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Clearer access to incentives, funding needed to improve tech-voc education – EDCOM 2 consultations


Members of the Second Congressional Commission on Education (EDCOM 2) conducted the first round of site visits for the Technical-Vocational Education and Training (TVET) & Lifelong Learning priority areas from July 3 to 4, 2023. 

During the two-day activity, members of the Commission visited Don Bosco Youth Center in Tondo, Manila, FAST Logistics in Cabuyao, Laguna, and Toyota Motors Philippines School of Technology (TMP-Tech) in Sta. Rosa, Laguna. During the site visit to Don Bosco, EDCOM 2 also invited twelve industry partners who shared best practices, challenges, and policy recommendations for TVET. 

Partnerships key to sustainability in TVET

Partnerships with companies and industry stakeholders proves to be a crucial element in best practices among the participants. 

In Don Bosco Tondo, Fr. Vester Casaclang, TVET Administrator, showcased the site’s programs and highlighted their partnerships with different institutions to enhance affordability for their students. For their plumbing programs, German plumbing fixture manufacturer Grohe provides students with industry-based training. Don Bosco Tondo students are given the necessary tools to eventually achieve a certification in Plumbing Technology. 

“Importante po sa amin talaga ‘yung partnerships…We have been lucky enough na we have met companies na may puso, na may kaluluwa. Ang dami po talagang may puso – kailangan lang po nilang madinig na kailangan natin ng tulong nila”, Fr. Vester said.

Don Bosco highlighted their challenge of needing an accreditation as an NGO from the Philippine Council for NGO Certification, apart from their accreditation as a TESDA Technical-Vocational Institution (TVI), in order to qualify for the incentives.

The Association of Hugom and Laiya Resort Owners, Inc. (AHLRO), detailed their “K to 12 PLUS” project in Laiya, where they expanded the regular TVL Curriculum from 80 hours of immersion, to 200 hours per NC. They implemented a rotation plan for their students, where they split them into two batches, rotating between school and work immersion among their member-companies.

TMP-Tech established partnerships with Toyota dealerships nationwide, where each dealership sponsors one scholar per batch of students who take their Automotive Repairing and Automotive Painting courses, both of which are equivalent to National Certification Level II (NC II).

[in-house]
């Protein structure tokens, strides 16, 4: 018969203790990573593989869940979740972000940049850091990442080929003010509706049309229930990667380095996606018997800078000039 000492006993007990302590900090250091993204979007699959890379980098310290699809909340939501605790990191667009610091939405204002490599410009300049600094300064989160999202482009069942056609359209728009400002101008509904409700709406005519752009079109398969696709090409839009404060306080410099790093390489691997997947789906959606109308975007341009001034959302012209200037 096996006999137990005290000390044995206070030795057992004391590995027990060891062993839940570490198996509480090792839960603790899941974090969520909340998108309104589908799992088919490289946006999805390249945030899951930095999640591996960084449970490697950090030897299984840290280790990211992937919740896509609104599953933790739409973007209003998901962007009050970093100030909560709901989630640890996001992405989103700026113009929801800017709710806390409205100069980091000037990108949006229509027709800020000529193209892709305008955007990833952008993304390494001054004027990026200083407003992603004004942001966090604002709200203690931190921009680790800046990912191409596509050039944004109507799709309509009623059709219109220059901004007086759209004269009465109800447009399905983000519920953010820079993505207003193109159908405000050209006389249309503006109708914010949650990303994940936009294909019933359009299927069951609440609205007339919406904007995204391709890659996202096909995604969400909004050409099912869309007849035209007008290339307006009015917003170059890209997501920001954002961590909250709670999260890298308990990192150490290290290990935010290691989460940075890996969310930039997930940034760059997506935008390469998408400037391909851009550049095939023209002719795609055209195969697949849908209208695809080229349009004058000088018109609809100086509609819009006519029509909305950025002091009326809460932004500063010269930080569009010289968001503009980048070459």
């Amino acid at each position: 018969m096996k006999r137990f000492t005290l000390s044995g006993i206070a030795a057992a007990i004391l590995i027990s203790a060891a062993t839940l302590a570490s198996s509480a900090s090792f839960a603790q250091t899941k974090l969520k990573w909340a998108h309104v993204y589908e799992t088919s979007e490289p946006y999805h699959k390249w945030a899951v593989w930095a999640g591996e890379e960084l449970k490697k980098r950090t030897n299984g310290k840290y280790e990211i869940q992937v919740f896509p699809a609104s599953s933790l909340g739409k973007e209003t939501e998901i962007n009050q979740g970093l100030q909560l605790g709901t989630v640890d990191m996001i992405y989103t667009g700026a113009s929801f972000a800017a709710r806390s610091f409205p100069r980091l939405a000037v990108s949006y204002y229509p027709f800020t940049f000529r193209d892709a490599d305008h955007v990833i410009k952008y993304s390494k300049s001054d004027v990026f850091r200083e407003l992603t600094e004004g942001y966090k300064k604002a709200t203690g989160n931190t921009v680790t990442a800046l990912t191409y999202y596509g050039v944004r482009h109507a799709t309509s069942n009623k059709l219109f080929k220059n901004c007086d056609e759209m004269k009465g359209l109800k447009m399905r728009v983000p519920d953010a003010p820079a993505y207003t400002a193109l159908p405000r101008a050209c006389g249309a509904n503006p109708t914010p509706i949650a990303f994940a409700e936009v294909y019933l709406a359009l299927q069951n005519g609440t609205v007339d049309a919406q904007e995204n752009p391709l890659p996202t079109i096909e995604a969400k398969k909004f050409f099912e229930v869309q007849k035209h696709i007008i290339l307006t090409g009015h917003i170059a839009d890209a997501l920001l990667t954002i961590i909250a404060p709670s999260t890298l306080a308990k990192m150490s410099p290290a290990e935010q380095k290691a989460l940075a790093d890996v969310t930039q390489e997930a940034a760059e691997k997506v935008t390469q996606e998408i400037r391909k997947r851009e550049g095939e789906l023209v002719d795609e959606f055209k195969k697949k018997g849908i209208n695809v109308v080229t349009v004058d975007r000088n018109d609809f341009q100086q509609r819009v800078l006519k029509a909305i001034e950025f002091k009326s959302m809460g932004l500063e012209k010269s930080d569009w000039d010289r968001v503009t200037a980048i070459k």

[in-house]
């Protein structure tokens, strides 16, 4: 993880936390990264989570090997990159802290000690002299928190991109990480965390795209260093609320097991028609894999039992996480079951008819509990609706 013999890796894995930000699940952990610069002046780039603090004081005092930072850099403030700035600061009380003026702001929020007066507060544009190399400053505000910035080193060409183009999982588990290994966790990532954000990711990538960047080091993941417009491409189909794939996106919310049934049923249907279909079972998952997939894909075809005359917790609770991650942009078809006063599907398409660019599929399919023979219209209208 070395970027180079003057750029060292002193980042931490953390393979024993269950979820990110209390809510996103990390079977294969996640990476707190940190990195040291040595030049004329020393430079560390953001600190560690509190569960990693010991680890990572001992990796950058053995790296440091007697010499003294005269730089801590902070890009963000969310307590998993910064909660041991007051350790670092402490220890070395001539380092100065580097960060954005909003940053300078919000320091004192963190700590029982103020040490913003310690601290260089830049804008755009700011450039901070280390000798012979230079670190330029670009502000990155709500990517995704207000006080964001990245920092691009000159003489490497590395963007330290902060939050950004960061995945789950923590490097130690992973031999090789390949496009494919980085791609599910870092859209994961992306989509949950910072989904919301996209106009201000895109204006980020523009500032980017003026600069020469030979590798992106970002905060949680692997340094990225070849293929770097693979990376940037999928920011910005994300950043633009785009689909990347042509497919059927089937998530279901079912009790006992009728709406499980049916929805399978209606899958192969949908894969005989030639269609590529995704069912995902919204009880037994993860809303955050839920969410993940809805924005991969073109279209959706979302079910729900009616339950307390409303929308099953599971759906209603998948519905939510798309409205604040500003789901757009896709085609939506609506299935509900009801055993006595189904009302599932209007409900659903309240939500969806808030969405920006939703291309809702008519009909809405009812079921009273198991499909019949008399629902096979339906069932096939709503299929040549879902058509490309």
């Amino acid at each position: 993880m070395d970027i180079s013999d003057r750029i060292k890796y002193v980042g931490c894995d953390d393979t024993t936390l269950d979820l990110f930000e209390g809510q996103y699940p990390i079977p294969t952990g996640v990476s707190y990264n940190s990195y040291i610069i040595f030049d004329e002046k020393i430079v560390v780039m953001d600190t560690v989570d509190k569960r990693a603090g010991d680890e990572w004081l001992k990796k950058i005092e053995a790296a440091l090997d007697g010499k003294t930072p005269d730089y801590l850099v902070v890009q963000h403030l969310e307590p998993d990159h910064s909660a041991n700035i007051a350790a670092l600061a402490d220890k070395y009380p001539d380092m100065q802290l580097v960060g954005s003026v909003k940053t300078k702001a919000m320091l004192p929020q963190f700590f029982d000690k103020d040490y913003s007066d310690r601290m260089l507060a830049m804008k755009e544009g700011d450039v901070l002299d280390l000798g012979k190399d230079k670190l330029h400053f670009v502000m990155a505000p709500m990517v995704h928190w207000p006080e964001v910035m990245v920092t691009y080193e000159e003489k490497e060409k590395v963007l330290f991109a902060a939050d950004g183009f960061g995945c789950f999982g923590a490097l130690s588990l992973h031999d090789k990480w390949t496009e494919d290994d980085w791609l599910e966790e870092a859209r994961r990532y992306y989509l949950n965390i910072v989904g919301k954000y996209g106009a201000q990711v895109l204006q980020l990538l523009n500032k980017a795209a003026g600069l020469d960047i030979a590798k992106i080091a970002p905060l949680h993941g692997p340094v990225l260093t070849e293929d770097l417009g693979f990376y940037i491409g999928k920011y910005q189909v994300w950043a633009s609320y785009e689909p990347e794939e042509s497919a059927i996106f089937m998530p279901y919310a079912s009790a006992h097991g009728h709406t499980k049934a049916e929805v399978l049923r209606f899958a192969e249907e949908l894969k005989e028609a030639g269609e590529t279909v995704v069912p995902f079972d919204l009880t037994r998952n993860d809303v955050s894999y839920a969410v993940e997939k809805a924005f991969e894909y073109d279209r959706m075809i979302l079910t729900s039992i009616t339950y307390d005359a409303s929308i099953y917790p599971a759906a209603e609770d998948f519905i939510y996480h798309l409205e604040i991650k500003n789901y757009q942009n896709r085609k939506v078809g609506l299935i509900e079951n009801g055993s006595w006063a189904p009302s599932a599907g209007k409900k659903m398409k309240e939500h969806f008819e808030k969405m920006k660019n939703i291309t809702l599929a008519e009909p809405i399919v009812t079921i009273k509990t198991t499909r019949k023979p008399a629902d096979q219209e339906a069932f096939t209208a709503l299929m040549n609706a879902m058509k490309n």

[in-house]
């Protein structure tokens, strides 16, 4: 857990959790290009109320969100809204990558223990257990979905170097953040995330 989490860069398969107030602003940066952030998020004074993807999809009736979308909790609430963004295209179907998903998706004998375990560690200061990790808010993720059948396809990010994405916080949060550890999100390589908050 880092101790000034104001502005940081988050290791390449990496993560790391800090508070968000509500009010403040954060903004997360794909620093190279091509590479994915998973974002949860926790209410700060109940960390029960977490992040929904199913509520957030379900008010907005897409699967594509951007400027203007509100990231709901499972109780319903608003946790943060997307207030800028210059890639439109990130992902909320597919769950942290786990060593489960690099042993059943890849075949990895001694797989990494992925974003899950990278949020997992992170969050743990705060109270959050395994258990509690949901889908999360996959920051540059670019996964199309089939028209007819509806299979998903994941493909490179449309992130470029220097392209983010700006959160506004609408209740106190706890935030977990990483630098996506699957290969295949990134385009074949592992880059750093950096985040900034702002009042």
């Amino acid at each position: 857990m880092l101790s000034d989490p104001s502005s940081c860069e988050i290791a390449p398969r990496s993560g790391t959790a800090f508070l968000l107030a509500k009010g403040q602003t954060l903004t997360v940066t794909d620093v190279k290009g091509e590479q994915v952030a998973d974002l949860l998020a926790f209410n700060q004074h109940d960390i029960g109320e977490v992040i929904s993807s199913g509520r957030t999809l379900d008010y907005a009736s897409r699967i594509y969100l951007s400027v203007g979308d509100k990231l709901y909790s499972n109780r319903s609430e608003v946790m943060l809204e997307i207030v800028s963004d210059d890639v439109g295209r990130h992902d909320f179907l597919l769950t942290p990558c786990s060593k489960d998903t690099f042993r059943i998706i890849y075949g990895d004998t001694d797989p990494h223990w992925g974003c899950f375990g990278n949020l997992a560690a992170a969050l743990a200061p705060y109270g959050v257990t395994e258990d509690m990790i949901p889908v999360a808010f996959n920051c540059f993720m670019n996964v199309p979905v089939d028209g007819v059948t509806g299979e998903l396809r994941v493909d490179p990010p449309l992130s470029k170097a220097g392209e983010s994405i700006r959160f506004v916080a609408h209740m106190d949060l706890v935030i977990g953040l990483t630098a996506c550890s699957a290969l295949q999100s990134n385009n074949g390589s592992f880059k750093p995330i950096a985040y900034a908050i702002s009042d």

Issues in accessing gov’t scholarships, incentives

Monark Foundation Executive Director Ms. Cecil Valencia sounded the alarm on the lack of clear guidelines in availing the Dual Training System (DTS) benefits for industry partners, which allows companies who participate in the DTS to deduct from their taxable income the amount of 50% of the system expenses paid to the accredited DTS institution. 

“We keep on saying we have 50% incentive for them. But how can we avail of the incentive? I consulted with TESDA a few weeks ago – unfortunately, hindi rin nila talaga mabigyan ng clear guidelines”, Ms. Valencia said. 

Issues regarding scholarship funding and accessibility were also raised during the discussion. “We need to review scholarships in order to be responsive to the learner and to support good quality TVIs…Ang problema sa government, ang daming pockets of funds and scholarships”, EDCOM 2 Executive Director Dr. Karol Mark Yee said. 

TESDA training regulations a big stumbling block

During the consultation in TMP-Tech, the Commission discussed the difficulty of updating TESDA training regulations (TR) for each industry. A Training Regulation is TESDA-promulgated document that serves as a basis for curriculum, instructional materials, and assessment tools for NCs. 

The Commission discussed how TESDA training regulations are supposed to be updated whenever there are technical changes to a particular industry. However, TRs are updated every three years due to the lack of incentives for industry experts to do so. 

The delays in updating TRs were also highlighted in the context of particular industries: “Not all industries have associations, and even if a particular industry has an association, not all associations talk to each other”, former TESDA Director General Irene Isaac said. 

NCII completers’ wages the same as college grads’

Dr. Yee also pointed out that the minimum wage of jobseekers who have completed NC II is the same as that of college graduates. 

“So what we’re seeing is that an individual who completed an NC II course in, say, 21 days, earns a minimum wage – this is comparable to someone who completed a college degree in 4 years. That’s an advantage, since the latter can join the workforce sooner”, Dr. Yee said.

The consultations also included the Ateneo Center for Continuing Education, Philippine Chamber of Commerce and Industry Human Resources Development Foundation, MFI Polytechnic Institute, IT & Business Process Association of the Philippines, People Management Association of the Philippines, Bureau of Alternative Education – DepEd, Philippine Constructors Association, Agricultural Training Institute, and the Philippine Welding Society. 

Additional site visits for TVET are scheduled for Cebu and Davo in early and late August of this year.

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